Tip: For a nice, stylistic twist you can reuse a theme from the introduction in your conclusion.
For example, you might present a particular scenario in The sections below discuss each of these elements in turn.
The summary should be completed towards the end; when you are able to overview your project as a whole.
It is nevertheless a good idea to work on a draft continuously.
Use it as an opportunity to spur the reader’s interest.
The summary should highlight the main points from your work, especially the thesis statement, methods (if applicable), findings and conclusion.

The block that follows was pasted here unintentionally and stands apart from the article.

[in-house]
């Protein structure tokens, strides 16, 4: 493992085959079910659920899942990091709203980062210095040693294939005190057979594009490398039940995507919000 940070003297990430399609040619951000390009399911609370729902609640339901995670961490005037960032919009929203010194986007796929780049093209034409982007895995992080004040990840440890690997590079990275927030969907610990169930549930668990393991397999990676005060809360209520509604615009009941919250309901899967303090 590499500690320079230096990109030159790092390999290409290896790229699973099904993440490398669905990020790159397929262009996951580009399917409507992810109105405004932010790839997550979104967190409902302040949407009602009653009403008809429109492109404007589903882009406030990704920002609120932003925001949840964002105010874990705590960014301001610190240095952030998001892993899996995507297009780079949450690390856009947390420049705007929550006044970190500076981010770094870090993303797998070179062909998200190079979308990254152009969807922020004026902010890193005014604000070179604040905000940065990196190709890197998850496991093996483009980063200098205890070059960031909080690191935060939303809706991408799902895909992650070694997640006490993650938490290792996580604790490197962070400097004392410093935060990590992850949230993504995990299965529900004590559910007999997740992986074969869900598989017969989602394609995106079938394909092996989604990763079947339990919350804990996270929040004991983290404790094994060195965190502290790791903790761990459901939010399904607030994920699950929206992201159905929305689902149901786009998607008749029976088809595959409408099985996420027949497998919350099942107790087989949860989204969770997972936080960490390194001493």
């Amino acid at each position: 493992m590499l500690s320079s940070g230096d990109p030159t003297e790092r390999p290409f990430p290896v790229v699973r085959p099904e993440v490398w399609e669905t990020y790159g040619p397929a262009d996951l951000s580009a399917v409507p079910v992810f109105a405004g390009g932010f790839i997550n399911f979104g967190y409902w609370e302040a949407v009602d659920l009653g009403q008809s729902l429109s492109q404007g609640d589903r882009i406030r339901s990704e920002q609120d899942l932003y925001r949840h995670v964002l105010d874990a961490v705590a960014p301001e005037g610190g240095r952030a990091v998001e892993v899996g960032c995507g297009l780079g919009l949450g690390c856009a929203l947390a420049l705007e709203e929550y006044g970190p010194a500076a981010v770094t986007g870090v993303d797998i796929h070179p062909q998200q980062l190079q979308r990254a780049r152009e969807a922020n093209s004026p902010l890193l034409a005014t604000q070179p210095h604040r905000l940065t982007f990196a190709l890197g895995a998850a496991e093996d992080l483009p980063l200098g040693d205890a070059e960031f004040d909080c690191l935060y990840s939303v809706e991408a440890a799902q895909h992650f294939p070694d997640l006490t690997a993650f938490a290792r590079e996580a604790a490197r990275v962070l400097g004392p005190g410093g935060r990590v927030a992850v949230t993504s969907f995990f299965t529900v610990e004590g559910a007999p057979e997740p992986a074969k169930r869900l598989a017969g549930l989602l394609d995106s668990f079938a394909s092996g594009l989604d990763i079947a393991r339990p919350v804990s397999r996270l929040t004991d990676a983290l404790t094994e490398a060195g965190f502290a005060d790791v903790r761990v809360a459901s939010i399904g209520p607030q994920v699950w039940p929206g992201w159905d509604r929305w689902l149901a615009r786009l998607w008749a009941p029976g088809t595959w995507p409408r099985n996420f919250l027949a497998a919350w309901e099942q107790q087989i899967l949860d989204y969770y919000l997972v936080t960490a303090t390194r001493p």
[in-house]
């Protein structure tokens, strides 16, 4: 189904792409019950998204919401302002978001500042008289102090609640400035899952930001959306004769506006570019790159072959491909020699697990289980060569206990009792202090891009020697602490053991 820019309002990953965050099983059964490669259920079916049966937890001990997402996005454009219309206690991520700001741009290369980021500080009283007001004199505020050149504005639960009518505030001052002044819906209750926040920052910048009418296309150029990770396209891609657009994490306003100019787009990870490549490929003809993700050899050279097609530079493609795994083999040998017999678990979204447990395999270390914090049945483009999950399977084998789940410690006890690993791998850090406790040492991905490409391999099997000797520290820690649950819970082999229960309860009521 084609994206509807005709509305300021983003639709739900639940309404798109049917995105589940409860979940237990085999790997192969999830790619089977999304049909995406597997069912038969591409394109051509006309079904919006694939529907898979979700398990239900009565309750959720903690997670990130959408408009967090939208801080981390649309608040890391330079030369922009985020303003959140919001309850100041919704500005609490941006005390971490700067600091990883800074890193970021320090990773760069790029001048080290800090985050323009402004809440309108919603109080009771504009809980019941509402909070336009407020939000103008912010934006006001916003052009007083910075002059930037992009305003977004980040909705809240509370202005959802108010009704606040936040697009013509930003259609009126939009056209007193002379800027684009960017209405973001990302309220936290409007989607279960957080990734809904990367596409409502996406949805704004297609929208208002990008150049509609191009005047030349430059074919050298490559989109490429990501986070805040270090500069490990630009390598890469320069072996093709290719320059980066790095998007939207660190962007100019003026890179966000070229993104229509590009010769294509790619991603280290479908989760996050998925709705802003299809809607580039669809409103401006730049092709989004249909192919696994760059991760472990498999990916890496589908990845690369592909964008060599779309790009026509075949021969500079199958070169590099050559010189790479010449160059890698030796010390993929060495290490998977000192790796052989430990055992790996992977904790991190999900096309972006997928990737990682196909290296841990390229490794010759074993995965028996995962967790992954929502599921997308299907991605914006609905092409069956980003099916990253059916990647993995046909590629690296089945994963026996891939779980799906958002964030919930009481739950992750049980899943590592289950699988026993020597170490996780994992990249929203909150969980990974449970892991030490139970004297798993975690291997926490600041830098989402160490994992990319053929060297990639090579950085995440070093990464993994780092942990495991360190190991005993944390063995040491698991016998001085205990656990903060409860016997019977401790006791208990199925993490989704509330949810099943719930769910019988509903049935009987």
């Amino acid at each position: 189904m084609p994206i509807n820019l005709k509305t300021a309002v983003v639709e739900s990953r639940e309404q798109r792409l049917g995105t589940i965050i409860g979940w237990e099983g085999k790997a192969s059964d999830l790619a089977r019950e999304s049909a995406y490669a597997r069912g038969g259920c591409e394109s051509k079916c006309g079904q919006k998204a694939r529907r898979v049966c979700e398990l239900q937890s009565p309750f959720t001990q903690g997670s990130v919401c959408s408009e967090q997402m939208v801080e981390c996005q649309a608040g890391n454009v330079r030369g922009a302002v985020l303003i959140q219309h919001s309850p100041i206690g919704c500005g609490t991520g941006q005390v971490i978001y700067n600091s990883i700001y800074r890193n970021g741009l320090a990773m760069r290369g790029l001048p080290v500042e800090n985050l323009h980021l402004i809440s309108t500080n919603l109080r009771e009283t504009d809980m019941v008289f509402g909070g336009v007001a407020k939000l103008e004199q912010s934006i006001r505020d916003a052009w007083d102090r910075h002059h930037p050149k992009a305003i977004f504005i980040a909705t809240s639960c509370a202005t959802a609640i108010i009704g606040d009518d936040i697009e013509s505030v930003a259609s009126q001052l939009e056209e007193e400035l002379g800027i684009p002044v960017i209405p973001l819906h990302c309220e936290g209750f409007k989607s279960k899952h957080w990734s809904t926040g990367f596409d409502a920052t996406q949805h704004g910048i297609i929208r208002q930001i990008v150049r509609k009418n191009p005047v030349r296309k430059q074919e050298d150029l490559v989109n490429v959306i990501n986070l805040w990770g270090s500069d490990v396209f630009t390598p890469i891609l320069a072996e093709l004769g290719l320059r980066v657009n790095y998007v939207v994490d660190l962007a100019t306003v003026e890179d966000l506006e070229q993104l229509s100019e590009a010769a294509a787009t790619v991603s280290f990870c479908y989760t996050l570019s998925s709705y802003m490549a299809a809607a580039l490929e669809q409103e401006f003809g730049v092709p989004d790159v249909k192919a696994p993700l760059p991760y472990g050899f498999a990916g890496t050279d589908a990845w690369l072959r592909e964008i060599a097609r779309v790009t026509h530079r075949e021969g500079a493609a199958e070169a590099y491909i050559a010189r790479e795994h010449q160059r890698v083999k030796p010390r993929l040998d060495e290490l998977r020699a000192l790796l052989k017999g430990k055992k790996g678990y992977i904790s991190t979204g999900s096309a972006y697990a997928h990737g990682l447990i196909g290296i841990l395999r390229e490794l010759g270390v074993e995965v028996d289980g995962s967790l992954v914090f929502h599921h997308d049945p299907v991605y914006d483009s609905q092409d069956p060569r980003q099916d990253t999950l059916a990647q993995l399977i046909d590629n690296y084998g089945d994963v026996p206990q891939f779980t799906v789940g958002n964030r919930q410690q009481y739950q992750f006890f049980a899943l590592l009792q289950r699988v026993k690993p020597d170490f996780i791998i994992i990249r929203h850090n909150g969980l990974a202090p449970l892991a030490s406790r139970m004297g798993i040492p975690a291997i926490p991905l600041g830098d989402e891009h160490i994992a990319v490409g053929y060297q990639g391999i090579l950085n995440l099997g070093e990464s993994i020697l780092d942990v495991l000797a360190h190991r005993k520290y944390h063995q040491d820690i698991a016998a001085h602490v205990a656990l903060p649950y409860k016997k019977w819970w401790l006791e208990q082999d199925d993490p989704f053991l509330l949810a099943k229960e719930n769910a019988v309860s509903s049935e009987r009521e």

Out of the box it looks great in all major web browsers, and can be customized wildly to achieve incredible diversity in visual design.
But, oddly, printing pages from a Thesis-based site will often remind you of how the web looked in 1996.
Observe to what extent these different openings inspire you, and choose the approach most appropriate to your topic. Discuss what makes an opening paragraph successful (or not).
For example, do you want to spur emotions, or remain as neutral as possible? How does your opening paragraph shed light on what is to follow? One of the first tasks of a researcher is defining the scope of a study, i.e., its area (theme, field) and the amount of information to be included.